Will it have any effect? There is evidence that a heavy tax on SSBs reduces their consumption but what about the other five-sixths? Not only is there little evidence on what a comprehensive sugar tax would do to demand, but it overlooks one of the more powerful channels. Food producers will cut back the sugar they use. One of the differences from tobacco is that we do not know how much sugar we consume – we do know the number of cigarettes. The manufacturers do, and the threat from competitors will give an incentive to reduce consumption.

The government has said that is will not introduce any new taxes in its first term. That gives them time to plan the taxation of sugar: to see how strong the evidence is and enable to work out the apparent inconsistency between the NZ and the overseas data. Morever it gives us time to work out how to impose a tax efficiently. The government would then promise to introduce it after the next election. Meanwhile, let advocates make a case to the public to increase the palatability of the tax.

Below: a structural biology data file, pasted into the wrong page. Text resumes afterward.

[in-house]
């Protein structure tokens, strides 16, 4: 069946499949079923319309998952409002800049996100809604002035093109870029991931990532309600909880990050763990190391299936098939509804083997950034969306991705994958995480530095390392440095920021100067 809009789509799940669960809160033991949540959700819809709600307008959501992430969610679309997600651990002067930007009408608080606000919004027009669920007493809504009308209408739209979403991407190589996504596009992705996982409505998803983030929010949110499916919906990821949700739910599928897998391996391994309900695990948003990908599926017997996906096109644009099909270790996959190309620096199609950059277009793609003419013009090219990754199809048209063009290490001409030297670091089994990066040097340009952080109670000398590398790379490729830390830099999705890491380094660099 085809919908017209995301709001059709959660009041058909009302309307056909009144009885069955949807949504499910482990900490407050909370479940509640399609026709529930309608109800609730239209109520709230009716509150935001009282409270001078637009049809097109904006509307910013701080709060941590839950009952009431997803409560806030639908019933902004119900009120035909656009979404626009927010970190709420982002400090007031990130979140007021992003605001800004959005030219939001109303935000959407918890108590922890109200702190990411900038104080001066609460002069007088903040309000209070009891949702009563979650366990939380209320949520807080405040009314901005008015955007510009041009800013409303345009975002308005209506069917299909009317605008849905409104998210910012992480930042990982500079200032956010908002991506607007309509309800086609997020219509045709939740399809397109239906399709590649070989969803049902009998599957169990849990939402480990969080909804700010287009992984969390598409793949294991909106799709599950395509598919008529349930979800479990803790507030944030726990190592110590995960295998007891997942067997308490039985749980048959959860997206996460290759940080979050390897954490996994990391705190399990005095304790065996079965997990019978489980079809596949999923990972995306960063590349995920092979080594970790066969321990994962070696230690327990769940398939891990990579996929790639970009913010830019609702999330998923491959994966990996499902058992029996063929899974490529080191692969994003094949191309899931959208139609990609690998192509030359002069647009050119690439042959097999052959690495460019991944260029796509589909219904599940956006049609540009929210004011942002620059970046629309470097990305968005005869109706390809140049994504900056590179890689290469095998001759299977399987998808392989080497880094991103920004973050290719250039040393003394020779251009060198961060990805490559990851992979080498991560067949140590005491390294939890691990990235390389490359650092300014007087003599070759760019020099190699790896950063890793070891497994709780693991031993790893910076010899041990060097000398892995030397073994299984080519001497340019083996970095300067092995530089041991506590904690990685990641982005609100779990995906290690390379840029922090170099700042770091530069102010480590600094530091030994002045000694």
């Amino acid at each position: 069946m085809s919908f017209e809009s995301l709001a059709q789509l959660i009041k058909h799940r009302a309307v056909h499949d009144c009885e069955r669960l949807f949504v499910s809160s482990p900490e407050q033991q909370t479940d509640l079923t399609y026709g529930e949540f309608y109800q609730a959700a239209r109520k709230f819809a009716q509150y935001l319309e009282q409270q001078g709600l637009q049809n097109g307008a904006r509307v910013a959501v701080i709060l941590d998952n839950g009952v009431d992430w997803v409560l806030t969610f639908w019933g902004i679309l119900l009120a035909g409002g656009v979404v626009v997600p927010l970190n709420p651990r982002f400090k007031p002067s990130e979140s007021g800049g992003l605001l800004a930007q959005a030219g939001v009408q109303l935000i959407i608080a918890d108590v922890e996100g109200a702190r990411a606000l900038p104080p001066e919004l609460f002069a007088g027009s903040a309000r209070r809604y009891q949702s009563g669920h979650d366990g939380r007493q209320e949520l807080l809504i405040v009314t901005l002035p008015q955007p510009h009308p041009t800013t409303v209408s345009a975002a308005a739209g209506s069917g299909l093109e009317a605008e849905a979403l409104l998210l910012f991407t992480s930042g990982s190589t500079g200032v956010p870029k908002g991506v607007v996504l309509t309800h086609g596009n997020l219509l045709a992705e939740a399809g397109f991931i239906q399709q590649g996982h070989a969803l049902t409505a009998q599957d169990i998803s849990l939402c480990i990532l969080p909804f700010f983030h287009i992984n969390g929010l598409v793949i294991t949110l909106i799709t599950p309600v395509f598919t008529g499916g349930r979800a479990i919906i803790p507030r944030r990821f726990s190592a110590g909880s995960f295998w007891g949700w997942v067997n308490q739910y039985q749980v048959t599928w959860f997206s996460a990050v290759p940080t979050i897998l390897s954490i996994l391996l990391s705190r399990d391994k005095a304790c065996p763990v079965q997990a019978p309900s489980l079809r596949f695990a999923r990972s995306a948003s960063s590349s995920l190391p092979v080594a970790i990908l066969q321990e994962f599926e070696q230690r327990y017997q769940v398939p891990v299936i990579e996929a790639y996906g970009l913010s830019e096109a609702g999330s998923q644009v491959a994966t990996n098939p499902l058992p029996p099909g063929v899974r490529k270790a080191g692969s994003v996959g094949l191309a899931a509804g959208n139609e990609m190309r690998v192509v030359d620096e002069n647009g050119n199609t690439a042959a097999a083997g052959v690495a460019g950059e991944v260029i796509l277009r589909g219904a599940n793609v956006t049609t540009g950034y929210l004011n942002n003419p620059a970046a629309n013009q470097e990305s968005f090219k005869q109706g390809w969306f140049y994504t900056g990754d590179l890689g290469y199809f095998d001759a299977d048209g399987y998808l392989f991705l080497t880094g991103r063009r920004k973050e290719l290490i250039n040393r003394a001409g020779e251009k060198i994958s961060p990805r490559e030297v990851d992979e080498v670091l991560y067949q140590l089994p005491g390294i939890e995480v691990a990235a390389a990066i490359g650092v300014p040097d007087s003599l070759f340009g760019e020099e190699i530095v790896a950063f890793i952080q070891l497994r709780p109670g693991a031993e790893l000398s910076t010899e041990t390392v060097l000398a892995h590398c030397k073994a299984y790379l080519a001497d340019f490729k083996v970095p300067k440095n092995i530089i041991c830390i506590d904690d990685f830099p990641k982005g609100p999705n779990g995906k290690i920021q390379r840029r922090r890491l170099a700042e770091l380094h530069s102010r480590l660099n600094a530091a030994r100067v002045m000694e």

One niggle. Discussions on raising taxes tend to be one-sided, focusing on the burden of the new taxation but never mentioning the additional revenue to be used for additional public spending or lower taxes elsewhere. That partly reflects the neoliberal frame that persists in our public policy. It also reflects a fiscal distaste for ‘tied’ taxes, used for particular purposes. (Taxes on motorists for transport are almost an exception.) Might I suggest the government promise to increase public funding on healthcare partly funded by the revenue from a sugar tax? If we do not do something about obesity there is going to have to be a lot more spending anyway.